You need to do this AFTER you have input the data, not before.

> scanf("%f, %f, %f, %f", &lat1, &lon1, &lat2, &lon2);
Do you actually type in commas when you input the data, as in
1, 2, 3, 4

If you typed in
1 2 3 4
then remove the commas from the format string.

> sin(londif)
See the previous comments.
Did you convert say 50.5 degrees into radians?

If you typed in radians, then that's fine, but it's hard work to ask for radians from the user.
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Originally Posted by salem
> londif=lon2-lon1;
You need to do this AFTER you have input the data, not before.

> scanf("%f, %f, %f, %f", &lat1, &lon1, &lat2, &lon2);
Do you actually type in commas when you input the data, as in
1, 2, 3, 4

If you typed in
1 2 3 4
then remove the commas from the format string.

> sin(londif)
See the previous comments.
Did you convert say 50.5 degrees into radians?

If you typed in radians, then that's fine, but it's hard work to ask for radians from the user.

Try it now, I've finished the code. Enter values in degrees with comma in between and compare with this. I know its slightly off, cuz the earth is not a perfect sphere, its oblate spheroid. :

Code:
```#include <math.h>

int main()
{
float a, b, c, d;
float head, lon1, lon2, lat1, lat2;
float londif;
float finalans, finalans2;
printf("enter lat1, lon1, lat2, lon2\n");
scanf("%f, %f, %f, %f", &a, &b, &c, &d);
lat1=(a*3.14159)/180;
lon1=(b*3.14159)/180;
lat2=(c*3.14159)/180;
lon2=(d*3.14159)/180;
londif=lon2-lon1;

finalans2=0;
if(finalans<=0)
{
finalans2=finalans+360;
printf("%f", finalans2);
}
else
printf("%f", finalans);
}```
10. Originally Posted by zedeneye1
Try it now, I've finished the code.
I strongly suggest that you create a function of the form:

Code:
`double bearing( double lat1, double lon1, double lat2, double lat2 ) ;`
to enhance the reusability of your code. I also suggest that you use a double precision value for PI that is good for fifteen significant figures rather than just six for a float. The standard library is defined for double in any case. There are few circumstances where it is a good idea to use single precision floating point.

Use:

#define PI 3.1415926535897931
#define PI_DEGREES 180

rather than relying on repeated magic numbers. So for example:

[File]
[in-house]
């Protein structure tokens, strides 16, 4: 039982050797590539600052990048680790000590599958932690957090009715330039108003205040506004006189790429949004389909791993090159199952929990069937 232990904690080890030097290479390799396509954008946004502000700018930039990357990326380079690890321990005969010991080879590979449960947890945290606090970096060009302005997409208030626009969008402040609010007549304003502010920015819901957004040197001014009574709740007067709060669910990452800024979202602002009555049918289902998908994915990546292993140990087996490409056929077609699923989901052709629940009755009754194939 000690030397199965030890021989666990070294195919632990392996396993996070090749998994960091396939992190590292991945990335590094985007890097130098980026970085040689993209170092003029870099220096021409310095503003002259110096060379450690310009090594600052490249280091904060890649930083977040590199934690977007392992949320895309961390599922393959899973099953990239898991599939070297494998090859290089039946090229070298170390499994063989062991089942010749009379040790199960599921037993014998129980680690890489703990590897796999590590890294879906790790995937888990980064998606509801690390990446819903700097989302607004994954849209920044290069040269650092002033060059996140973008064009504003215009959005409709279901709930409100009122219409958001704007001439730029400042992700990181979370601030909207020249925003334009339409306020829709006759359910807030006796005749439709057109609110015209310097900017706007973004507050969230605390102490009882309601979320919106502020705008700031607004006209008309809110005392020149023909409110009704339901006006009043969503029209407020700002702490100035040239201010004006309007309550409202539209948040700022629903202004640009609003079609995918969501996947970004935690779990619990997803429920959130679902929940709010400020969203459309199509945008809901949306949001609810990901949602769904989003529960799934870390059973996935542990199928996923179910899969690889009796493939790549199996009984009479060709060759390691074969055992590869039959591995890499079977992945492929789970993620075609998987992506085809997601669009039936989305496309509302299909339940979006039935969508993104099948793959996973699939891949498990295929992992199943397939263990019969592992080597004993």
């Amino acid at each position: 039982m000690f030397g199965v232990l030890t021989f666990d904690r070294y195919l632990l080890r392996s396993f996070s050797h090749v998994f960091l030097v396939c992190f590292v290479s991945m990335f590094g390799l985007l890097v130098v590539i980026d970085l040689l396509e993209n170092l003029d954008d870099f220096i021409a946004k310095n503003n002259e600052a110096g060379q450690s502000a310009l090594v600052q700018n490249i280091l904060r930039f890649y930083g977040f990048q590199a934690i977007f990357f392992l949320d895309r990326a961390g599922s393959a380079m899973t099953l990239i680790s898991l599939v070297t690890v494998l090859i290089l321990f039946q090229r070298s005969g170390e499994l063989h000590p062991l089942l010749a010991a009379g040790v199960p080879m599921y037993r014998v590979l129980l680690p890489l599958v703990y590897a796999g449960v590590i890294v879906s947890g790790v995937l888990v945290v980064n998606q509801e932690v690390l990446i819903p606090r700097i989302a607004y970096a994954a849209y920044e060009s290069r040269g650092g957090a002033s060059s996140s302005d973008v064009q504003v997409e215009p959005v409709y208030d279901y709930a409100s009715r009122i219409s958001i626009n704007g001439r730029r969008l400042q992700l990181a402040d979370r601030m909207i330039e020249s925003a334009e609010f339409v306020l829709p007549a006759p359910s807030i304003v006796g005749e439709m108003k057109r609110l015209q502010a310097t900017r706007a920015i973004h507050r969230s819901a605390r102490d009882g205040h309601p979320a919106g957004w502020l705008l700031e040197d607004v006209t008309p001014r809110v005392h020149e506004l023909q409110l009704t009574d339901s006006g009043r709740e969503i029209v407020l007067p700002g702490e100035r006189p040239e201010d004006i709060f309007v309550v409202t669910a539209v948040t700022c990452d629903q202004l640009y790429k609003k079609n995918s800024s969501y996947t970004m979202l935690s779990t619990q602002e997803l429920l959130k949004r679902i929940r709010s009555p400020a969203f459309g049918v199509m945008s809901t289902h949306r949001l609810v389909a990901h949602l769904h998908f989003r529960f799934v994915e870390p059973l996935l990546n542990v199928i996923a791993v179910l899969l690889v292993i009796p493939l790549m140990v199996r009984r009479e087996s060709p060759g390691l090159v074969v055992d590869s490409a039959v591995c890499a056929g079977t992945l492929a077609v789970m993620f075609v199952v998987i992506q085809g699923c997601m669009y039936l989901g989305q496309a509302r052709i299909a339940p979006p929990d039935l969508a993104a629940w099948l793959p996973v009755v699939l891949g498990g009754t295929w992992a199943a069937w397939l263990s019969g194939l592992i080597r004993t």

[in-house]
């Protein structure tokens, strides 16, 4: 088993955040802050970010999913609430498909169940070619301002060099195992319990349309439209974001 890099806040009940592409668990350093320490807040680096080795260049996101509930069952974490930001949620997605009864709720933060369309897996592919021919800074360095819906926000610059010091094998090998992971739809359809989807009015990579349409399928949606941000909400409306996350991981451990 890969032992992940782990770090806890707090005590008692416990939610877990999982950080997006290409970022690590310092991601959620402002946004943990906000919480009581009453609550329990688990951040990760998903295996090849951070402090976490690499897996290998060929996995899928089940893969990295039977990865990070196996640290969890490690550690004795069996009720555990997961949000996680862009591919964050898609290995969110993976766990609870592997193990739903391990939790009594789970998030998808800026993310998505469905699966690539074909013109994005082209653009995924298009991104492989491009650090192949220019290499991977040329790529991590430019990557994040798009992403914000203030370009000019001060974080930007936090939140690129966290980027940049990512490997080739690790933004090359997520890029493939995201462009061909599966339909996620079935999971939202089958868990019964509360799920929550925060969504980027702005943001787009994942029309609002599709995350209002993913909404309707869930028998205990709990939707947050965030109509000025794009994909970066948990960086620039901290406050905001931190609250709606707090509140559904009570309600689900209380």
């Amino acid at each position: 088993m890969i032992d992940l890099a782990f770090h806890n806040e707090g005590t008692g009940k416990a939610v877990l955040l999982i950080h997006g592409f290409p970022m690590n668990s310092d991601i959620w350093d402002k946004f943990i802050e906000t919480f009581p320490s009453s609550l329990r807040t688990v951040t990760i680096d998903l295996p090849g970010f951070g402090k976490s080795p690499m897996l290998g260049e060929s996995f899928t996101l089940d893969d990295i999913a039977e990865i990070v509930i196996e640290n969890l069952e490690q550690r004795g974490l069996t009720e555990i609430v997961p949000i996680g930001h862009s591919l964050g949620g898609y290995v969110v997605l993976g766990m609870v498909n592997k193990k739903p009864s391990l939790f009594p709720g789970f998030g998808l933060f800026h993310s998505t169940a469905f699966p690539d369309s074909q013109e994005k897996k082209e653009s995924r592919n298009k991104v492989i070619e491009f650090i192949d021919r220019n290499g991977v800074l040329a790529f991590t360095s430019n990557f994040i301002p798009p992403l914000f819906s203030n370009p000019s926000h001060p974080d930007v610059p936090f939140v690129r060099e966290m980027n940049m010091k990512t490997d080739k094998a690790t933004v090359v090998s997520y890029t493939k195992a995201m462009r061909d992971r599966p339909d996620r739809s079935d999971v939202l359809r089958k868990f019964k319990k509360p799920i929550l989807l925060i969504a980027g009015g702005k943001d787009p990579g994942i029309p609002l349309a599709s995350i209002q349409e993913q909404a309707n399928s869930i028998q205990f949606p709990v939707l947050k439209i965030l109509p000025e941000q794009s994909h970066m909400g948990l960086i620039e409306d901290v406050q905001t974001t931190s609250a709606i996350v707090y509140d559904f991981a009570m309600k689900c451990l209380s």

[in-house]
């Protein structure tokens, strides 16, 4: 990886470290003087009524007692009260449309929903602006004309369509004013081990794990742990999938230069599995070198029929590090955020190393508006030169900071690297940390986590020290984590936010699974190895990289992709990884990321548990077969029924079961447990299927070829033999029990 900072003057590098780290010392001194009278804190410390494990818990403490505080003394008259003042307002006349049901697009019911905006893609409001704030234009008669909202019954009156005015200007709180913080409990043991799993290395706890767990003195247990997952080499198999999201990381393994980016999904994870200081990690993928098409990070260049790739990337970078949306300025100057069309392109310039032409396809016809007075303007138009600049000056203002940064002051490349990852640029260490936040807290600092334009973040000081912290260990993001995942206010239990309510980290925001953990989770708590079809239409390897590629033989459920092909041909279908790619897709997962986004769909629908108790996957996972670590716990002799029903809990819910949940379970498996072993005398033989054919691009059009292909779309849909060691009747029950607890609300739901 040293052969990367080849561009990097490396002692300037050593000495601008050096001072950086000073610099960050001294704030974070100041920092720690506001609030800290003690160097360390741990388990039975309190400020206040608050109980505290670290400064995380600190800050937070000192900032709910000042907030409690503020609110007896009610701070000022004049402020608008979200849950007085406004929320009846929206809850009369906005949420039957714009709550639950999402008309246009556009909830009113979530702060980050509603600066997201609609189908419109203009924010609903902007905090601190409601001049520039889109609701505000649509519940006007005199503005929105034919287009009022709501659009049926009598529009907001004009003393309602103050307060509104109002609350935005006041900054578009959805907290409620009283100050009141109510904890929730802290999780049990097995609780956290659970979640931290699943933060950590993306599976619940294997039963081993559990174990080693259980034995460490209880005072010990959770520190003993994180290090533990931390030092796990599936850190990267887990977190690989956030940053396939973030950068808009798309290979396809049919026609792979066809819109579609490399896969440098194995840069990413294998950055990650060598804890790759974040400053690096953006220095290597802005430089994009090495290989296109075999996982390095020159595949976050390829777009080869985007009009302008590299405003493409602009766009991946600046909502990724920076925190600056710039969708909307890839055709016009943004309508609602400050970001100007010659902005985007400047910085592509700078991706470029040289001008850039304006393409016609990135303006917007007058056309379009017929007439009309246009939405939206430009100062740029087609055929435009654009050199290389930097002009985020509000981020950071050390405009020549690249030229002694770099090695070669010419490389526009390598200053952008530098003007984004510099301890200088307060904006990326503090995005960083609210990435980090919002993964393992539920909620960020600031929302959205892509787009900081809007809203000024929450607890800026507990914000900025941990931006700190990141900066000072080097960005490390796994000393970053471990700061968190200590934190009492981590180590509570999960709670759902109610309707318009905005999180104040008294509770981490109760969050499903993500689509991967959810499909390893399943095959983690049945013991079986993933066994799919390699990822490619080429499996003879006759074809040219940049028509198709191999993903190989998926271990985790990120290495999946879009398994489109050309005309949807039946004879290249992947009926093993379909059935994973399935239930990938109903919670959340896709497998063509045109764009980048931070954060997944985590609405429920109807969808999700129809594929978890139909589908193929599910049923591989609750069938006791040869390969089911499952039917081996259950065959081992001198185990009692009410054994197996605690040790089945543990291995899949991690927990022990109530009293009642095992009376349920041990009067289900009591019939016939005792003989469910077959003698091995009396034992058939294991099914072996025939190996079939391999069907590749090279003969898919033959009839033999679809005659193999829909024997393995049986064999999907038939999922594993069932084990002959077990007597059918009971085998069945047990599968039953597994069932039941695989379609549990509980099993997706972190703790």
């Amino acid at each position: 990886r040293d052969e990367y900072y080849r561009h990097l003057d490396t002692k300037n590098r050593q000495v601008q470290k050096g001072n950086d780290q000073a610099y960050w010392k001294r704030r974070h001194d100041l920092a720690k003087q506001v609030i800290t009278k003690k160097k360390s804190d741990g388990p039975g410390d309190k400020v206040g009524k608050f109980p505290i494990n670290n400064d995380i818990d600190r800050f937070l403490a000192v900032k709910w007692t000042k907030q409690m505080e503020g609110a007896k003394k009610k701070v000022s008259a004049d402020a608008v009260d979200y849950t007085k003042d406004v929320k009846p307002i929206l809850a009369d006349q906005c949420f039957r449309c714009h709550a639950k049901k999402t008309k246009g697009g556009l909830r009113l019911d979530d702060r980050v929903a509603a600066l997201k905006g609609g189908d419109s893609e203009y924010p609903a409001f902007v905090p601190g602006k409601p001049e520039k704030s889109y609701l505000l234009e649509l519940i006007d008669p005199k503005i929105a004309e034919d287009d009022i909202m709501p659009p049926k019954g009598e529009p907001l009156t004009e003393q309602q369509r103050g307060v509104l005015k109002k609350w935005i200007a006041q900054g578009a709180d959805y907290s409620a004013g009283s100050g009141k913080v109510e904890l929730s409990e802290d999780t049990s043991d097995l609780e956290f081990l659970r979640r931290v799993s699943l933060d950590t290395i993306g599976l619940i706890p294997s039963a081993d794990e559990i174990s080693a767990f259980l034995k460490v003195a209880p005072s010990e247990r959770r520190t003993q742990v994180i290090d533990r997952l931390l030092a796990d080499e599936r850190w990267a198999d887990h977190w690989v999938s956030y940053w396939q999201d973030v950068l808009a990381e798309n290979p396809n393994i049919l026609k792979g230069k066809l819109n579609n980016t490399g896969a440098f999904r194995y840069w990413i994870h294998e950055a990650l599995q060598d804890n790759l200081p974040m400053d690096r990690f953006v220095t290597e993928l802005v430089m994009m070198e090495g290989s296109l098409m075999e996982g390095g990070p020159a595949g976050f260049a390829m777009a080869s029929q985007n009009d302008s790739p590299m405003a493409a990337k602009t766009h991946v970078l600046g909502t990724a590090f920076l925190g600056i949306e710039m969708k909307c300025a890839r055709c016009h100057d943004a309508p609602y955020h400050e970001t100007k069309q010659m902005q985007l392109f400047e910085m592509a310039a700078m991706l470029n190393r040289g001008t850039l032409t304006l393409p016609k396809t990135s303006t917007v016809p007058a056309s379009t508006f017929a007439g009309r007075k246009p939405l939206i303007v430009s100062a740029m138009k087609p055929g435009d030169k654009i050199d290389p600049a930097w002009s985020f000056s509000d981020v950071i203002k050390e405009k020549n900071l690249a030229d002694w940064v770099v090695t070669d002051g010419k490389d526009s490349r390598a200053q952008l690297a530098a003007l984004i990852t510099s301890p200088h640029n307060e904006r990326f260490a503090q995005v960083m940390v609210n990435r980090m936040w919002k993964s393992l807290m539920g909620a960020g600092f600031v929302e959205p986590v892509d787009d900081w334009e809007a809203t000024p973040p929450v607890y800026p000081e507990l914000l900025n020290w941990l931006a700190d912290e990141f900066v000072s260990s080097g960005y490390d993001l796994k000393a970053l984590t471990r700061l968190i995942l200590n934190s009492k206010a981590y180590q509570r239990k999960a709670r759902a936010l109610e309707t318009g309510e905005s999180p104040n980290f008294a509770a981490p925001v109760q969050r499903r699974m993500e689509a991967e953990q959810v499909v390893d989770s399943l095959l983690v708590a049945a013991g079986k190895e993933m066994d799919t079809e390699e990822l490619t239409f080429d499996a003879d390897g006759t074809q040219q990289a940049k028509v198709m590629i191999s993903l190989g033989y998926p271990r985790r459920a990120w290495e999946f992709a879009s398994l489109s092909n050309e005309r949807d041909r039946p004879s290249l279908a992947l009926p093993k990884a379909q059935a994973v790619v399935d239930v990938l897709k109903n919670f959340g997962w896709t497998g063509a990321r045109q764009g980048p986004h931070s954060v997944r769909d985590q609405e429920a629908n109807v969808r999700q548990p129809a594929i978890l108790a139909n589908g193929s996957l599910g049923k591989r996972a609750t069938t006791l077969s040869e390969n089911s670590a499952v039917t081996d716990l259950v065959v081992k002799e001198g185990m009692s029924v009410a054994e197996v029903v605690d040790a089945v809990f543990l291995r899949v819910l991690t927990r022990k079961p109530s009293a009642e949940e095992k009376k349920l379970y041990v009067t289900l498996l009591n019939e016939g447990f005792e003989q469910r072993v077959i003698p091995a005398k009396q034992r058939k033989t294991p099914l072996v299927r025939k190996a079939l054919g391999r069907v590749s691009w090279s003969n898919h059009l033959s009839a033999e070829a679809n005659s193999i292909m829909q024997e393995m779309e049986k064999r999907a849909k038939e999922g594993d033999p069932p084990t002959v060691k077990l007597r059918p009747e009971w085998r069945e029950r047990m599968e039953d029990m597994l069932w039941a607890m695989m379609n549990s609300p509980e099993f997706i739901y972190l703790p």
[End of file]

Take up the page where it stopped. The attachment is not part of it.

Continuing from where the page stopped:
Code:
`lat1=(a*PI)/PI_DEGREES;`
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Originally Posted by clifford
I strongly suggest that you create a function of the form:

Code:
`double bearing( double lat1, double lon1, double lat2, double lat2 ) ;`
to enhance the reusability of your code. I also suggest that you use a double precision value for PI that is good for fifteen significant figures rather than just six for a float. The standard library is defined for double in any case. There are few circumstances where it is a good idea to use single precision floating point.

Use:

#define PI 3.1415926535897931
#define PI_DEGREES 180

rather than relying on repeated magic numbers. So for example:

Code:
`lat1=(a*PI)/PI_DEGREES;`
Thats a good idea, except the spherical method is not accurate enough to make use of all those significant numbers...

Now I'm going to try to get the vincenty's formula to work which uses a oblate spheroid model(most accurate) instead of a round spherical model...
Right now even if I use the doubles, there will be ±0.5 degree error in some cases, so its pointless.
12. Originally Posted by zedeneye1
the spherical method is not accurate enough to make use of all those significant numbers...

...

Right now even if I use the doubles, there will be ±0.5 degree error in some cases, so its pointless.
The error is more-or-less proportional of the distance between the points - for short distances you will benefit from doubles. Otherwise the resolution as well as the accuracy suffers. Try both float and double for distances a few meters apart and see what happens.
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Originally Posted by clifford
The error is more-or-less proportional of the distance between the points - for short distances you will benefit from doubles. Otherwise the resolution as well as the accuracy suffers. Try both float and double for distances a few meters apart and see what happens.
how many bits is a double..?

wouldn't a "long long" be better...?

And I just try for two co-ordinates which were at a distance of about 20 meters...the result is accurate.
14. Originally Posted by zedeneye1
how many bits is a double..?
http://en.wikipedia.org/wiki/IEEE-754
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Originally Posted by dwise1_aol
its 64 bits...?

and the ordinary float is probably 32 right?